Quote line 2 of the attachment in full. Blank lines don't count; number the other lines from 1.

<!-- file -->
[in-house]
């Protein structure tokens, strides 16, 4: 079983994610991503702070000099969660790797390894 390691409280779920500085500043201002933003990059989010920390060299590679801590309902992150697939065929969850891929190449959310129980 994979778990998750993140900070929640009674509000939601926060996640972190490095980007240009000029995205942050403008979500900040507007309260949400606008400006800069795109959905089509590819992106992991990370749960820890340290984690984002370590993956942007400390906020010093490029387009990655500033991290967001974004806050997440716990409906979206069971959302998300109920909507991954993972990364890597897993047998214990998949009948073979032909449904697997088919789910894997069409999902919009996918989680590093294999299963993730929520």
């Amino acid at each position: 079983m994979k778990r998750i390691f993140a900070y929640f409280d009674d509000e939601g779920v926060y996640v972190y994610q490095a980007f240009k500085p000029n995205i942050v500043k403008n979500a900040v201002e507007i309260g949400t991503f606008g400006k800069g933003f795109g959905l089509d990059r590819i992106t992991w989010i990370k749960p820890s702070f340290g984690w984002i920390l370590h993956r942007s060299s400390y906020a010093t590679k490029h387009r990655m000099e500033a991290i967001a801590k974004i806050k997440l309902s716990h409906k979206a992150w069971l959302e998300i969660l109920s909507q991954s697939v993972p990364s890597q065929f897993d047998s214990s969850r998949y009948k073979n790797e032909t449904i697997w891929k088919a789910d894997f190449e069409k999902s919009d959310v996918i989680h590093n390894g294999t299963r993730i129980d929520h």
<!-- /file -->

């Protein structure tokens, strides 16, 4: 079983994610991503702070000099969660790797390894 390691409280779920500085500043201002933003990059989010920390060299590679801590309902992150697939065929969850891929190449959310129980 994979778990998750993140900070929640009674509000939601926060996640972190490095980007240009000029995205942050403008979500900040507007309260949400606008400006800069795109959905089509590819992106992991990370749960820890340290984690984002370590993956942007400390906020010093490029387009990655500033991290967001974004806050997440716990409906979206069971959302998300109920909507991954993972990364890597897993047998214990998949009948073979032909449904697997088919789910894997069409999902919009996918989680590093294999299963993730929520």